I'm not making an entitlement point , I am merely seeking information.
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Old 02-22-2016, 05:38 PM
 
Location: OH>IL>CO>CT
5,239 posts, read 8,423,860 times
Reputation: 7191
Quote:
Originally Posted by ukgirl49 View Post
I have no expert advice to this specific question.

My related question would be: can a US citizen who has been domiciled overseas and not paid US taxes receive Medicare benefits?

In my case, I am a UK citizen but haven't paid UK taxes for decades.When I go there...sometimes for extended periods....I do not claim free care through the National Health Service. I am not entitled to as a non UK taxpayer.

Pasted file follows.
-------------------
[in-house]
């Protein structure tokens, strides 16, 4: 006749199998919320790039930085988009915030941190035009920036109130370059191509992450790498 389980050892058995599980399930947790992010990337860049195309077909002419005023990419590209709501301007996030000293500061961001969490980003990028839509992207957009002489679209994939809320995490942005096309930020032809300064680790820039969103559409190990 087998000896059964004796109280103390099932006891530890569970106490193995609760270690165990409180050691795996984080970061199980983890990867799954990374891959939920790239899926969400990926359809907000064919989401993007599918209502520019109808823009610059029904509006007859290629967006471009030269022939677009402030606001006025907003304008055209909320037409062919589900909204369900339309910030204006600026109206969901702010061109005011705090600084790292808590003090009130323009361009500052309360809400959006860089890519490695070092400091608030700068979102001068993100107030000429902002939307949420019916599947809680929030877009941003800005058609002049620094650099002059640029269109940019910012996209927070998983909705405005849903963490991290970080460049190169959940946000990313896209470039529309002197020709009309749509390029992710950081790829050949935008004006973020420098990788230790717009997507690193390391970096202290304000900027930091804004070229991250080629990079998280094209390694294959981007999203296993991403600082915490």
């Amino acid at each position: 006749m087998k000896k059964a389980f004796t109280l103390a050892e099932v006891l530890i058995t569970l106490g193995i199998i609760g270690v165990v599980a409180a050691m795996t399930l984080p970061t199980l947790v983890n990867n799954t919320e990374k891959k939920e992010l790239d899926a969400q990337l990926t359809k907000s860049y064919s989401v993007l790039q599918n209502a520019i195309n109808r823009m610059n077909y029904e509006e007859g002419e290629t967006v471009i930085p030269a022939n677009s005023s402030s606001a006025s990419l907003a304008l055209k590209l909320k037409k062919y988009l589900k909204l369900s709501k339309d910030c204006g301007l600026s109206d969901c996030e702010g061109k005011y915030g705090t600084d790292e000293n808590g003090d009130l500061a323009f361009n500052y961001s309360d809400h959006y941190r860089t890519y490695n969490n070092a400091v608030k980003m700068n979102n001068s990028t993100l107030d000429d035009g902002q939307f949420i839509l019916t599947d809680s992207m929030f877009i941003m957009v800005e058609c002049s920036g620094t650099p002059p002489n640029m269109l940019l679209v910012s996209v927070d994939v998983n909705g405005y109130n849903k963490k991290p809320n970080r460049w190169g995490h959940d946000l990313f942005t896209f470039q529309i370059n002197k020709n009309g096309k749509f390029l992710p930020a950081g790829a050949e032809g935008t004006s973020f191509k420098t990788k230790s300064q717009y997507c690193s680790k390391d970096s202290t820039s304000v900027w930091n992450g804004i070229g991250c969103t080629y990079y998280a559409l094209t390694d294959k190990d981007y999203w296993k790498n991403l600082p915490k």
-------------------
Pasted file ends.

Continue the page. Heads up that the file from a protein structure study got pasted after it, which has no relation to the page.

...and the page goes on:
I'm not making an entitlement point , I am merely seeking information.
In general, a US Citizen needs to have worked and paid payroll taxes for at least 10 years to be eligible for Medicare. It does not need to be the last 10 years. If not, they can "buy into" Part A Hospital coverage, which is normally no cost, but the premium is about $400/month, plus the $105/month for Part B Medical coverage. There is also a way to just buy Part B.

There are possible penalties if enrollment is later than age 65.

See https://www.socialsecurity.gov/pubs/EN-05-10043.pdf for more detail.

Simple, no ?.............
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Old 02-23-2016, 05:21 AM
 
12,744 posts, read 14,101,964 times